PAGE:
Sunday September 21, 2014
We woke this Sunday morning in a private room with our own bathroom which houses a huge bathtub. That alone would be cause for celebration, but what tips this off the scale of great experiences is that we are on the top floor of the fully restored 16th century home/hostile/albergue of Jorge Hidalgos who was born here in Santillana del Mar. Jorge tells us that his great grandfather bought the place and his grandmother did a lot of the restoration but it’s easy to see that Jorge has also decorated this place with exquisite taste and character.
This is what I am looking at as I write this today.
But this story really begins with the night before last. After an exquisite and breathtaking walk along a vast coastal cliff descending to a long … long beautiful beach,
we crossed the bay via ferryboat to spend the night in the city of Santander at an overcrowded, stuffy albergue. After a less than satisfying night, Natalie and I then walked about 45 km (26+ miles) of the most uninspired and boring stretch of the Camino to date. This was also the hottest day so far with temperatures in the 90s. Mile after mile we followed a pipeline bordered by refineries and flatlands.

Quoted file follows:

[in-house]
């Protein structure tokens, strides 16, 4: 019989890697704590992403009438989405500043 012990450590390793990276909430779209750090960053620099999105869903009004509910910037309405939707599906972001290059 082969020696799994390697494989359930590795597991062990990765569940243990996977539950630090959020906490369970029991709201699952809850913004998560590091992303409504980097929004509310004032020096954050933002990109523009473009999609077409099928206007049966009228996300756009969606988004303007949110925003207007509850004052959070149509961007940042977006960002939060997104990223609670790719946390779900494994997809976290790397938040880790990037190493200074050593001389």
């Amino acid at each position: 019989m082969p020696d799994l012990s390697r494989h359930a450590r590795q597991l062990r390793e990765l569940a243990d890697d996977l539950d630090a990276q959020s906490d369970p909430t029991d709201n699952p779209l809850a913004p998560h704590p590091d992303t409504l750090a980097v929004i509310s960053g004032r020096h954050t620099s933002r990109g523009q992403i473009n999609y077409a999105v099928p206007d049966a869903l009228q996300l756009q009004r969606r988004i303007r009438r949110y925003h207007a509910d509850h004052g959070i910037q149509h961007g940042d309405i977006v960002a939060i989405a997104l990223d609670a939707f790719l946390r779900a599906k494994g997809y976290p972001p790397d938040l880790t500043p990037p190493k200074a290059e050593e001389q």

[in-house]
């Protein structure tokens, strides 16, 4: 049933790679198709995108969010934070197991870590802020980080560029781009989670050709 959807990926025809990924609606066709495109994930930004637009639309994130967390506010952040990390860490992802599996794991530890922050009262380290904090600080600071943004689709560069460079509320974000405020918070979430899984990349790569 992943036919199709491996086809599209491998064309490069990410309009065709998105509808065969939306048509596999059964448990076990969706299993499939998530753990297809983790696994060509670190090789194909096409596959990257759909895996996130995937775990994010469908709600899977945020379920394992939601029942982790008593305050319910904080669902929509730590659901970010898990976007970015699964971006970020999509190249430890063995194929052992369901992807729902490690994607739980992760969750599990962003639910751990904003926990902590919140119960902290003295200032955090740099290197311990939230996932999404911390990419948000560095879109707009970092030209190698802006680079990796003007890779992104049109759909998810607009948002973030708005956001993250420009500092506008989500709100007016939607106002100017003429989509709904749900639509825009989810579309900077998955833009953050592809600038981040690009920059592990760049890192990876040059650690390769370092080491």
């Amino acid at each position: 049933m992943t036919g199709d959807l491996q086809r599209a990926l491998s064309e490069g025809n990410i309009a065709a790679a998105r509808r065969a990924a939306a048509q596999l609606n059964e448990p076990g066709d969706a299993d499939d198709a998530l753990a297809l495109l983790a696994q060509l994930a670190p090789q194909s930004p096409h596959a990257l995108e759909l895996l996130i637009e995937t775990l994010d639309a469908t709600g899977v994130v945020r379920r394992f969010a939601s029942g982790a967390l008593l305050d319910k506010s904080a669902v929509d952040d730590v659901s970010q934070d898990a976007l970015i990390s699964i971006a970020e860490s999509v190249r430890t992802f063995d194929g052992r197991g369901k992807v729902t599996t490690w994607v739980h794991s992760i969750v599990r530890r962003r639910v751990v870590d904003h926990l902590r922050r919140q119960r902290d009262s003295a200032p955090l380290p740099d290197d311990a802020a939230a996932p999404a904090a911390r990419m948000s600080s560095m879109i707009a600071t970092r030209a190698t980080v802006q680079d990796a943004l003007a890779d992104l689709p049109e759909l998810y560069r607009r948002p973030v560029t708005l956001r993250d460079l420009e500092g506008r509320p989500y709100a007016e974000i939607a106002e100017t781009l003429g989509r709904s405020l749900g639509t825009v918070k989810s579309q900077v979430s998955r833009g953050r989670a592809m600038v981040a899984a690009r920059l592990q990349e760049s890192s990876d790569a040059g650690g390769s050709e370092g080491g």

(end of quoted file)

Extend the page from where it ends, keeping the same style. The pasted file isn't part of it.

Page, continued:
Many people avoid this drudgery by training through and that’s probably what I would do next time. It was 12 hours later, exhausted and totally spent, that we decided to stop at the next possible hotel we could find. And then…
We turned the corner into what seemed like a fairyland.
Suddenly without warning the streets and buildings were authentically preserved from 500 years ago! Within 10 steps we entered a time warp and stumbled into Jorge’s Solar de Hidalgos. We bathed, changed our clothes and walked in utter amazement through the cobblestoned streets of this beautifully preserved town. Finding a restaurant in an outdoor courtyard we dined on fresh seafood before falling deeply to sleep in our own room.
Today we decided to recover from the long walks of the past week and stay here in this sanctuary. But the other reason to stay was the caves of Altamira. Google that and you will know why we stayed.
We have walked 311km so far and still have 555km left to go. We are pretty much on schedule. Most people on the Camino have a fixed date in which to finish which puts some pressure on them. We are blessed to not have to worry about that as we saunter through the Camino del Norte one day at a time, one step at a time.
More stories from The Way as we have time to both live them, tell them and find a good WiFi connection.